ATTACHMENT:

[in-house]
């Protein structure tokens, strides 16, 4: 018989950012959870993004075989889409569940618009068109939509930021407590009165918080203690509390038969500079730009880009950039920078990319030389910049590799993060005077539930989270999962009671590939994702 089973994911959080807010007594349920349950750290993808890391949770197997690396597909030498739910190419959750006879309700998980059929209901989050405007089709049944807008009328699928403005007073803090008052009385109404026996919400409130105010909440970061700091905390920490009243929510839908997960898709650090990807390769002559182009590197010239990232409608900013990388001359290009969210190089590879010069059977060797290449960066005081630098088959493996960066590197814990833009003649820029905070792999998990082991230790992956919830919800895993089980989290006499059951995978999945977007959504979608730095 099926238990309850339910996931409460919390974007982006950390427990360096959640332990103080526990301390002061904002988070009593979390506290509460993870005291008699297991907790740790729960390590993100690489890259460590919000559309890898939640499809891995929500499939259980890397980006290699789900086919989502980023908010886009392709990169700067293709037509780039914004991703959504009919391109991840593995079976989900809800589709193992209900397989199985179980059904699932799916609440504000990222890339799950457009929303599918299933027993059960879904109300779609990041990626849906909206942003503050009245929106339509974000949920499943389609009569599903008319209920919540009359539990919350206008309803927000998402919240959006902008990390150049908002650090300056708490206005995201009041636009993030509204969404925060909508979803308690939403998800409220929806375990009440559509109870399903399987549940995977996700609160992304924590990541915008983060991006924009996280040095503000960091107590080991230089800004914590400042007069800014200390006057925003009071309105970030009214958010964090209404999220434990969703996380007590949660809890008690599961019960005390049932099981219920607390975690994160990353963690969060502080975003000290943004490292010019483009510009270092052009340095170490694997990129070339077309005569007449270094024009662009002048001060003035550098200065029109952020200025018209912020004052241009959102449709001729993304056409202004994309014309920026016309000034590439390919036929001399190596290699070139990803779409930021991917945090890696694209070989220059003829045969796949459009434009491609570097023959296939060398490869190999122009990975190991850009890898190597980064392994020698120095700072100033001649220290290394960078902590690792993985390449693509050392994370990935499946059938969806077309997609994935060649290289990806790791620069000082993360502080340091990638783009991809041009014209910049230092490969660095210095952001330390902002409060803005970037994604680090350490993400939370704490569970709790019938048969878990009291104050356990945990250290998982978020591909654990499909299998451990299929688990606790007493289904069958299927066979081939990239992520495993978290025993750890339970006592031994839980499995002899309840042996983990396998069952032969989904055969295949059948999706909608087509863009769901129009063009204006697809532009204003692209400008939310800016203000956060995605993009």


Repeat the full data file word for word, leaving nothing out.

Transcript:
[in-house]
């Protein structure tokens, strides 16, 4: 018989950012959870993004075989889409569940618009068109939509930021407590009165918080203690509390038969500079730009880009950039920078990319030389910049590799993060005077539930989270999962009671590939994702 089973994911959080807010007594349920349950750290993808890391949770197997690396597909030498739910190419959750006879309700998980059929209901989050405007089709049944807008009328699928403005007073803090008052009385109404026996919400409130105010909440970061700091905390920490009243929510839908997960898709650090990807390769002559182009590197010239990232409608900013990388001359290009969210190089590879010069059977060797290449960066005081630098088959493996960066590197814990833009003649820029905070792999998990082991230790992956919830919800895993089980989290006499059951995978999945977007959504979608730095 099926238990309850339910996931409460919390974007982006950390427990360096959640332990103080526990301390002061904002988070009593979390506290509460993870005291008699297991907790740790729960390590993100690489890259460590919000559309890898939640499809891995929500499939259980890397980006290699789900086919989502980023908010886009392709990169700067293709037509780039914004991703959504009919391109991840593995079976989900809800589709193992209900397989199985179980059904699932799916609440504000990222890339799950457009929303599918299933027993059960879904109300779609990041990626849906909206942003503050009245929106339509974000949920499943389609009569599903008319209920919540009359539990919350206008309803927000998402919240959006902008990390150049908002650090300056708490206005995201009041636009993030509204969404925060909508979803308690939403998800409220929806375990009440559509109870399903399987549940995977996700609160992304924590990541915008983060991006924009996280040095503000960091107590080991230089800004914590400042007069800014200390006057925003009071309105970030009214958010964090209404999220434990969703996380007590949660809890008690599961019960005390049932099981219920607390975690994160990353963690969060502080975003000290943004490292010019483009510009270092052009340095170490694997990129070339077309005569007449270094024009662009002048001060003035550098200065029109952020200025018209912020004052241009959102449709001729993304056409202004994309014309920026016309000034590439390919036929001399190596290699070139990803779409930021991917945090890696694209070989220059003829045969796949459009434009491609570097023959296939060398490869190999122009990975190991850009890898190597980064392994020698120095700072100033001649220290290394960078902590690792993985390449693509050392994370990935499946059938969806077309997609994935060649290289990806790791620069000082993360502080340091990638783009991809041009014209910049230092490969660095210095952001330390902002409060803005970037994604680090350490993400939370704490569970709790019938048969878990009291104050356990945990250290998982978020591909654990499909299998451990299929688990606790007493289904069958299927066979081939990239992520495993978290025993750890339970006592031994839980499995002899309840042996983990396998069952032969989904055969295949059948999706909608087509863009769901129009063009204006697809532009204003692209400008939310800016203000956060995605993009």